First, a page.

A cross is first of all an intersection. The Cross of Jesus Christ reveals several: the intersection of deity and humanity, of heaven and earth, and of love and suffering. When love and suffering are joined, they become a sacrifice, a ‘sacer-facere’, a making of something holy. Discernment is the discovery, each day, of what will be the sacrifice I make of my own life, how I will follow in the Lord’s footsteps in suffering love. “I urge you therefore, brothers, by the mercies of God, to offer your bodies as a living sacrifice, holy and pleasing to God, your spiritual worship.” (Romans 12:1)
In loving prayer and attentive discernment we discover the particular, individual ‘way of the Cross’ to which God invites us. This ‘way’ comes to be revealed not only in the ‘big picture’ of our ‘vocation’ but also in the activities, relationships, and struggles of daily life, which, in the light of the Cross, take shape as opportunities for charity and holiness. Let us seek this ‘narrow gate’ (Matthew 7:13) of our salvation. In the words of St. Bonaventure, the great Franciscan Doctor of the Church, “There is no way except through the most burning love of the Crucified.” (The Soul’s Journey into God, prologue)
(reflection for Good Friday prepared for our vocation department's social media)
April 10, 2020
April 2, 2020
|Fr. Christopher Dietrich, OFM Cap.|
As a new priest with a head full of theory and theology but very little sense of what the sacred ministry looked like in day-to-day practice, I was careful to observe the priests around me in those days. I noticed that Fr. Chris was very much appreciated by the people as a confessor and preacher. He had a gift for the sort of folksy preaching that has long been associated with Franciscans.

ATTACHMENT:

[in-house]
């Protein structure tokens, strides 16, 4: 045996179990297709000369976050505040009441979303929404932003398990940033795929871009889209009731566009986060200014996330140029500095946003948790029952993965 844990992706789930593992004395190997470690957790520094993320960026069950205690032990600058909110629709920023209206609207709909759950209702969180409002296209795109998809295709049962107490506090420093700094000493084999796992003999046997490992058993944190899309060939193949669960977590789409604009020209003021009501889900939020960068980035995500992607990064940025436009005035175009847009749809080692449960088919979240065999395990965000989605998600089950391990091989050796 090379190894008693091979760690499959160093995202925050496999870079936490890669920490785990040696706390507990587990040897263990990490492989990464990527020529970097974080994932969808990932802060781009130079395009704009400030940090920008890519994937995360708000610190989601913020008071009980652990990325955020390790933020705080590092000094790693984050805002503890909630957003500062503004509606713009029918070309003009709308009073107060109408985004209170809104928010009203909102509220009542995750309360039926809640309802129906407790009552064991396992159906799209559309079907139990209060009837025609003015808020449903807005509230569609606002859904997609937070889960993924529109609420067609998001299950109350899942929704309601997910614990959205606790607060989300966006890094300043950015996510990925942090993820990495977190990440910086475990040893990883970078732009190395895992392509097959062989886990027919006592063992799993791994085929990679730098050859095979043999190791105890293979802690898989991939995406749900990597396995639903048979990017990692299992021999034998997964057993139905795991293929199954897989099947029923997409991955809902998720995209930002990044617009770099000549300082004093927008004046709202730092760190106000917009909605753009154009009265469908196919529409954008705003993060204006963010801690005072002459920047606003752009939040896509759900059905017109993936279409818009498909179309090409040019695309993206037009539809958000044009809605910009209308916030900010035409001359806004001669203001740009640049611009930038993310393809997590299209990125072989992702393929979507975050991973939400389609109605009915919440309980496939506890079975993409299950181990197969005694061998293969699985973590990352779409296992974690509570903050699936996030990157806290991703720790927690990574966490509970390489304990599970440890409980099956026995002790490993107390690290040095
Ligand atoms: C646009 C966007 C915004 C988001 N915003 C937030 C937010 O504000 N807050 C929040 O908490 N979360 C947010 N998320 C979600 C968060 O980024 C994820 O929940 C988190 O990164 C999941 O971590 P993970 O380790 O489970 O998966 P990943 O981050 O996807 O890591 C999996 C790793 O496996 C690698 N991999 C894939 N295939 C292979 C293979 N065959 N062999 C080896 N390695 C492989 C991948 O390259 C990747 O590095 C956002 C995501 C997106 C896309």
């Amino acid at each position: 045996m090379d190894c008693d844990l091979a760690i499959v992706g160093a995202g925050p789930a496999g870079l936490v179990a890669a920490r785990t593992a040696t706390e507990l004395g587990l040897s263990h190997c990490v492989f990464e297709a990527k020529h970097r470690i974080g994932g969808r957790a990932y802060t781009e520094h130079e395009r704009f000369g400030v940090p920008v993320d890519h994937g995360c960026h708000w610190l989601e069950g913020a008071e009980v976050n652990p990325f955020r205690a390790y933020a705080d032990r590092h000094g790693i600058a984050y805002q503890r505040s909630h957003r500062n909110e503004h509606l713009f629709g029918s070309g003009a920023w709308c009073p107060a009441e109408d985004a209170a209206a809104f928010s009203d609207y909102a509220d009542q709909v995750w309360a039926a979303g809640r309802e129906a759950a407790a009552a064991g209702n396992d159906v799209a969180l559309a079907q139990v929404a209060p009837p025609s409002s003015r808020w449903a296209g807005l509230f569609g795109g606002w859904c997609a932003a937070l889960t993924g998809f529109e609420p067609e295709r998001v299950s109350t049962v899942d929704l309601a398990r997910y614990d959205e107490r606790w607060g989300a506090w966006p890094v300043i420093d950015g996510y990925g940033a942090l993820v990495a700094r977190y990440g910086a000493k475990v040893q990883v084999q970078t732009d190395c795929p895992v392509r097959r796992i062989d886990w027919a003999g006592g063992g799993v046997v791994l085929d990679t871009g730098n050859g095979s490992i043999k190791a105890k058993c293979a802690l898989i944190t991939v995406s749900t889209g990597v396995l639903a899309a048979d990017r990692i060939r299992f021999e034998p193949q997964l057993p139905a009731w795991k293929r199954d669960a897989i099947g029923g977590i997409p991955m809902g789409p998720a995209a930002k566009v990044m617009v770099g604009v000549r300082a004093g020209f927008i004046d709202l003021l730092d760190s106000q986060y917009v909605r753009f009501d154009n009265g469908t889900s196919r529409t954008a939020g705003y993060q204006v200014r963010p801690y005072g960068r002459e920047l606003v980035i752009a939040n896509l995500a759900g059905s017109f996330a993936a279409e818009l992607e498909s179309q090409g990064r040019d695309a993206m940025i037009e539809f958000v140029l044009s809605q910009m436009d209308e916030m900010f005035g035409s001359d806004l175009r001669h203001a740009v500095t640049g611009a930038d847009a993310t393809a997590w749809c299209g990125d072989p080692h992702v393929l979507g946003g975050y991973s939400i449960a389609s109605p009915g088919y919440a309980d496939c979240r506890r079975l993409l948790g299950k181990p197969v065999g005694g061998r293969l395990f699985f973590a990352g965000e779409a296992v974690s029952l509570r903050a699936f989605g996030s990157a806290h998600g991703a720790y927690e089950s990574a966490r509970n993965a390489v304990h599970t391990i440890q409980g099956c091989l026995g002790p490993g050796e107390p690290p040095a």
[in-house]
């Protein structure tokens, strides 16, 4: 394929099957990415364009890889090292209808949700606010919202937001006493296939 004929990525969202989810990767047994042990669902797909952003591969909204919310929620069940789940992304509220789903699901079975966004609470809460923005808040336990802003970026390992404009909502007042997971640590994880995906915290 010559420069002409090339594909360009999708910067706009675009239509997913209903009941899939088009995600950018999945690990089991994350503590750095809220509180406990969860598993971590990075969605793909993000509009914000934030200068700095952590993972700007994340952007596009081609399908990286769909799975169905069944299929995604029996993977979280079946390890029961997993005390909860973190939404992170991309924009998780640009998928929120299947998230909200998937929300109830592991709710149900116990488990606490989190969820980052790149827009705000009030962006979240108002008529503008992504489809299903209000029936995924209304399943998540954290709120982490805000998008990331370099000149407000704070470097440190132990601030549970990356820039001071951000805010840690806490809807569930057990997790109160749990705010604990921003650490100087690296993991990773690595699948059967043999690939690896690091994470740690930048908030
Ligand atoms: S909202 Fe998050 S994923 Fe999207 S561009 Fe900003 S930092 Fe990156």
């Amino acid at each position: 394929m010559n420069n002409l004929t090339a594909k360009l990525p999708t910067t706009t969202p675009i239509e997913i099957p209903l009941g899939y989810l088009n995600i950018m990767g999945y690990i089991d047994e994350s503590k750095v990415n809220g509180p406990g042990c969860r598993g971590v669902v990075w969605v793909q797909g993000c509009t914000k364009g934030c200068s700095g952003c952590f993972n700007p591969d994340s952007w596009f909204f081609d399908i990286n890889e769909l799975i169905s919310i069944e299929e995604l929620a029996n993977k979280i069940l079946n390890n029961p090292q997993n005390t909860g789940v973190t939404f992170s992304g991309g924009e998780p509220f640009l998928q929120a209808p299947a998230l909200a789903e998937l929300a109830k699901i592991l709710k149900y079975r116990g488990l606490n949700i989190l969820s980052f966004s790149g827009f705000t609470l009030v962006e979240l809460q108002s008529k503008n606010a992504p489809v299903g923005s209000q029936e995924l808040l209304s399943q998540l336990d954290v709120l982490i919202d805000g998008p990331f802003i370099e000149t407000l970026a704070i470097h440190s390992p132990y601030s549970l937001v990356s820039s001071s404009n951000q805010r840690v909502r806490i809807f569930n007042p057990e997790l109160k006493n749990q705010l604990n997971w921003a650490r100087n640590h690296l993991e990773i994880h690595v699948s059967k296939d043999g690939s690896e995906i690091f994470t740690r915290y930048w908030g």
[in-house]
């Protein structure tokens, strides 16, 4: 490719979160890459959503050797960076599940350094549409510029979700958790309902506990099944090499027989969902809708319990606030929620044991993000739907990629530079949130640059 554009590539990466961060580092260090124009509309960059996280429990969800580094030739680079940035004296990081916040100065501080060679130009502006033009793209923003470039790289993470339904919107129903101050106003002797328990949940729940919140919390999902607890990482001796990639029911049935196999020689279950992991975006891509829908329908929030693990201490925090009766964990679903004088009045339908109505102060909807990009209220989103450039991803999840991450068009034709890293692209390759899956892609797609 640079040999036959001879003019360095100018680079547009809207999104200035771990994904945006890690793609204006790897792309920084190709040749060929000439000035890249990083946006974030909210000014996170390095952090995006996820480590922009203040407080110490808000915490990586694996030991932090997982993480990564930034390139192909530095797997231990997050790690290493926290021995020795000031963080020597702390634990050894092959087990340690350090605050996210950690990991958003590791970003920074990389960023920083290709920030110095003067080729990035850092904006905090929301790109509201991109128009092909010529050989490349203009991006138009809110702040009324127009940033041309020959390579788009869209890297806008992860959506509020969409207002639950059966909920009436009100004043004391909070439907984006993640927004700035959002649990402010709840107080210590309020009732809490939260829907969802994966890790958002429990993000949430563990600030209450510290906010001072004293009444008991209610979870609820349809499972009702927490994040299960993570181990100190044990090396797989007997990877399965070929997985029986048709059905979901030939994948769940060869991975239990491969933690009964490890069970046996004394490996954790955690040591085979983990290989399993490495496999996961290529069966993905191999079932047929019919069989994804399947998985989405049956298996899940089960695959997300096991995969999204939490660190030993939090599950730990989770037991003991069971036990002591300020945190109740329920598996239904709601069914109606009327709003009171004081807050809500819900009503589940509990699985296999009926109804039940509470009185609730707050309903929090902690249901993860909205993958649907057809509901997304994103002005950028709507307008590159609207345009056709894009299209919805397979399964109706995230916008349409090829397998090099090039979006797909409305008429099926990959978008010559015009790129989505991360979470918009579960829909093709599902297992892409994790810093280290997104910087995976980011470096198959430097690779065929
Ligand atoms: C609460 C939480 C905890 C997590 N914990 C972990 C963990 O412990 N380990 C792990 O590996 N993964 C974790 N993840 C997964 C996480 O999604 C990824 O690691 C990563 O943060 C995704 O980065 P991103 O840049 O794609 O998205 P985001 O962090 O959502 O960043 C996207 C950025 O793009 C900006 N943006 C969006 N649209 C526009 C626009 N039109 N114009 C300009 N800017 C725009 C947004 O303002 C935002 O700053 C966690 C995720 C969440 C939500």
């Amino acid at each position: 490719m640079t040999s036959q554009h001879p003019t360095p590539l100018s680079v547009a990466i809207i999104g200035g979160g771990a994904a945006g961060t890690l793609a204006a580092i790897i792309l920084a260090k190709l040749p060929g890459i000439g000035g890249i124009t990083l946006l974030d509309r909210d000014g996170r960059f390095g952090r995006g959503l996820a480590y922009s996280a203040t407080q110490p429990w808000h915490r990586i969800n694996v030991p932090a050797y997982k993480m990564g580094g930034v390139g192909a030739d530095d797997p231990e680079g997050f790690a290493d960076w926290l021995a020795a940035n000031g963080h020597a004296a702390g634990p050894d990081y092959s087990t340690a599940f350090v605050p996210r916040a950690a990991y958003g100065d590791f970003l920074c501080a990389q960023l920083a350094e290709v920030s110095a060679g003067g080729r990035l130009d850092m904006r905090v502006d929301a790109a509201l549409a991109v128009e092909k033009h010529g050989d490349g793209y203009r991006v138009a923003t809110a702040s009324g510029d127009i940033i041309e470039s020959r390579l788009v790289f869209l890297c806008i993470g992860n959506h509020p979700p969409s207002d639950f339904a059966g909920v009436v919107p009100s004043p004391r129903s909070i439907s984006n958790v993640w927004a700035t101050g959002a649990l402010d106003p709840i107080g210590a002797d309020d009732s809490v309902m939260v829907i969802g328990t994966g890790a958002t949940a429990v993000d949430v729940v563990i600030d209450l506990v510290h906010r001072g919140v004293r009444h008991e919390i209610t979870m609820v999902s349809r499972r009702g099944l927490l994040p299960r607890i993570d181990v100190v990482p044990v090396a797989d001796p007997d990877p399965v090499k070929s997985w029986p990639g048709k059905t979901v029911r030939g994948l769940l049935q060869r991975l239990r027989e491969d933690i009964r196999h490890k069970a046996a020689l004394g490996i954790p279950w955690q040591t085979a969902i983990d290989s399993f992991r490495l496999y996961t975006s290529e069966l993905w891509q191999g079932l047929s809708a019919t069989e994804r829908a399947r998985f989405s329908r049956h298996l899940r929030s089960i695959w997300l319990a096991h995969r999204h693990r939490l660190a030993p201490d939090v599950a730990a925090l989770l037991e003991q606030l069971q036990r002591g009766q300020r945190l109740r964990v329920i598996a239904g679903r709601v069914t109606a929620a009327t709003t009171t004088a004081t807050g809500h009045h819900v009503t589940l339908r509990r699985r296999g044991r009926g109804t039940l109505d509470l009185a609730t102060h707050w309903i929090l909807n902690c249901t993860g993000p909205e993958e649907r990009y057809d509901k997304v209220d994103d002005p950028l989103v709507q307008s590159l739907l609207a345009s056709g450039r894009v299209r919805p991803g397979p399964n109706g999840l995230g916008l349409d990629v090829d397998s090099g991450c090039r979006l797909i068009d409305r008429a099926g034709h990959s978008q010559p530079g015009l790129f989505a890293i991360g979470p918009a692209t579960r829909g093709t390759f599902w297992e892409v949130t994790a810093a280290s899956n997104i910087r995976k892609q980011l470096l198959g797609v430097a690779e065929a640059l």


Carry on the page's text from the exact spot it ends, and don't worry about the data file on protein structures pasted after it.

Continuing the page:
Having gone to Fordham for college (where he came under the influence of Avery Dulles), Paul -- as he was known in the world -- entered the Order when he was twenty-two, making him a 'late vocation' by the standards of his time. I always got the feeling that this left him with a hint of alienation with regard to the brothers, as if he were an irregular member. It was something I began to identify with in my developing understanding of the particulars of my own vocation to consecrated life.
He was one of the few friars of my province who kept his religious name after permission (and encouragement, I suspect) was given to return to use of one's baptismal name. He liked to joke about how his patron saint had been removed from the general calendar, and disputed the allegation of non-existence by producing a relic of St. Christopher that was in his possession.
Fr. Christopher was also an ordination classmate of the late Fr. Benedict Groeschel, something I didn't realize until we had a celebration for Chris's fiftieth of priesthood and Benedict showed up.
Perhaps in your charity you could offer a prayer for the eternal rest of this friar and priest, my first colleague in the sacred ministry.
Requiescat in pace.